The formulated lunar dust/powder/regolith was mixed with a light-reacting binding agent. This was then used to 3D print various components with an aim to use the original lunar regolith for printing tools or even large structures.
According to ESA materials engineer Advenit Makaya, “These parts have the finest print resolution ever achieved with objects made of regolith simulant, demonstrating a high level of print precision and widening the range of uses such items could be put to. If one needs to print tools or machinery parts to replace broken parts on a lunar base, precision in the dimensions and shape of the printed items will be vital.”
He continued, “Normally their print process is based on materials such as aluminium oxide, zirconium oxide or silicon nitride. What we’ve demonstrated here is that it can also work with raw regolith, which is a collection of various different types of oxides, chiefly silicon oxide but also aluminium, calcium and iron oxides, among others.”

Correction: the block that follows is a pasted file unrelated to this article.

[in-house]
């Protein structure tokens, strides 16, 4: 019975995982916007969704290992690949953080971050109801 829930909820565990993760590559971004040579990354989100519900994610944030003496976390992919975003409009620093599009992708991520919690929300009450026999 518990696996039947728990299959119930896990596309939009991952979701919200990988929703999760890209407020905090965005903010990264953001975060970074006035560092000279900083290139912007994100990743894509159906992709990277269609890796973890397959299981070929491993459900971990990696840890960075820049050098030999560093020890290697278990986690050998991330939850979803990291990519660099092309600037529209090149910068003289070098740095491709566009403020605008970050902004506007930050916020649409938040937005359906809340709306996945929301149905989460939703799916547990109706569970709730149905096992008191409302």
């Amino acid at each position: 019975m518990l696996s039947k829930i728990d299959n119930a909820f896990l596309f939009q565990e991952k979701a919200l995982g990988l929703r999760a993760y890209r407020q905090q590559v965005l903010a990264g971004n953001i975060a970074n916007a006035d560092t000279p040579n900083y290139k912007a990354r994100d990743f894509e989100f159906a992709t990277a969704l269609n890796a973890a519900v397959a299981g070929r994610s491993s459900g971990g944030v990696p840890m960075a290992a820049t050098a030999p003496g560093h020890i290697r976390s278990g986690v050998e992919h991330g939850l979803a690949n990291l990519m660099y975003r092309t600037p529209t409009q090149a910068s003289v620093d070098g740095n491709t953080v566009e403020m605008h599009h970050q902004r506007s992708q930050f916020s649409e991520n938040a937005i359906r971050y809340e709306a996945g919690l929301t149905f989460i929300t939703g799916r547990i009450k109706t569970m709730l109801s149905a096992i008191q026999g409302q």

Johannes Homa, CEO of Lithoz reacted, “Thanks to our expertise in the additive manufacturing of ceramics, we were able to achieve these results very quickly. We believe there’s a huge potential in ceramic additive manufacturing for the Moon.”
Going forward, these parts will now be tested for their strength and mechanical properties with the hope that parts with similar properties can be one day produced on the moon making the lunar operations and expeditions more efficient and productive.
About Lithoz: Lithoz in an Austrian 3D printing company specialising in the development and production of materials and additive manufacturing systems for 3D printing high-performance ceramics.